Now more than ever, it is up to all Nigerians to stay united so that Nigeria can move forward with a clear set of priorities for the future.
We welcome the commitments made by both President Jonathan and President-Elect Buhari to work closely together in order to ensure a smooth transition to the new government.
This next phase is critical as the world continues its hopeful watch for what happens in Nigeria.
Indeed, because you showed up, stood in line, and respected the results of elections even when you may have disagreed with the outcome, Nigeria will serve as an example to other African countries and nations elsewhere in the world preparing for elections.
Nigerian democracy will be a beacon across the continent and beyond.
With deep appreciation for the long friendship and partnership between our two great countries, the United States looks forward to the inauguration on May 29 and the beginning of a new chapter in our relationship.
We are deeply committed to working with you, the Nigerian people, for many years to come. Nigeria, you made us all proud!
SWORN in on August 6, 2013 as the Assistant Secretary for the Bureau of African Affairs. In this capacity, she leads the bureau in the Department of State focused on the development and management of U.S. policy toward sub-Saharan Africa.
Prior to this appointment, she served as Director General of the Foreign Service and Director of Human Resources (2012-2013), leading a team of approximately 400 employees who handled the full range of personnel functions for the State Department’s 70,000-strong workforce — from recruitment and hiring, to evaluations, promotions and retirement.
Ambassador Thomas-Greenfield’s 32-year Foreign Service career includes an ambassadorship to Liberia (2008-2012), and foreign postings in Switzerland (at the U.S. Mission to the United Nations), Pakistan, Kenya, The Gambia, Nigeria, and Jamaica.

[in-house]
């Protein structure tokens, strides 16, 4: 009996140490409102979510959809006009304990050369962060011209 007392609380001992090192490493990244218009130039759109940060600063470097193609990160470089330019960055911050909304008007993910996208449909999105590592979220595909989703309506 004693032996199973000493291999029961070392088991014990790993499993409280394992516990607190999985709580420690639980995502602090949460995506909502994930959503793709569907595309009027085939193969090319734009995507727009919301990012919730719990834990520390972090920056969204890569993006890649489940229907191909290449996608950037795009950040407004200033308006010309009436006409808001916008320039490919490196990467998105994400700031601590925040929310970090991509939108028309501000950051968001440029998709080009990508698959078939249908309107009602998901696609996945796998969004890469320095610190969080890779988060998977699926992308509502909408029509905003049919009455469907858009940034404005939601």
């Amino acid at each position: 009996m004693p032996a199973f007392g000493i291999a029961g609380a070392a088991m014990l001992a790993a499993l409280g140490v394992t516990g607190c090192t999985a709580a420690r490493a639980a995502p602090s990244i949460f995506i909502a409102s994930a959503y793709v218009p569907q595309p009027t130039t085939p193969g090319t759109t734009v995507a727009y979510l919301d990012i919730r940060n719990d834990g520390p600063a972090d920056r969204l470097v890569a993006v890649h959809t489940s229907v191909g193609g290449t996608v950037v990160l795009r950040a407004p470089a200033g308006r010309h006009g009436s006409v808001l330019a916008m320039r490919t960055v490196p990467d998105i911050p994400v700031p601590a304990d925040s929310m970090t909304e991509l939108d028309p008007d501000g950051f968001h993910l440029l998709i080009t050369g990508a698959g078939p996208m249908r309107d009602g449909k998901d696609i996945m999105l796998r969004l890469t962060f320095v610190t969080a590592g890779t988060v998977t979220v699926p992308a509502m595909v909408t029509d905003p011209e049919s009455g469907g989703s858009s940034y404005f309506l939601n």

In addition to the Bureau of Human Resources, her Washington postings include the Bureau of African Affairs (2006-2008) where she served as Principal Deputy Assistant Secretary, and the Bureau of Population, Refugees and Migration (2004-2006) where she served as Deputy Assistant Secretary.
Ambassador Thomas-Greenfield was the 2000 recipient of the Warren Christopher Award for Outstanding Achievement in Global Affairs in recognition of her work with refugees.
She has received several Superior, Meritorious, and Performance awards, including the Presidential Meritorious Service Award. She was a 2010 inductee into the Louisiana State University Alumni Association Hall of Distinction.
Prior to joining the Department of State, Ambassador Thomas-Greenfield taught Political Science at Bucknell University in Pennsylvania. She earned a bachelor’s degree from Louisiana State University and a master’s degree from the University of Wisconsin, where she also did work towards a doctorate.
• Thomas-Greenfield is U.S. Assistant Secretary of State for African Affairs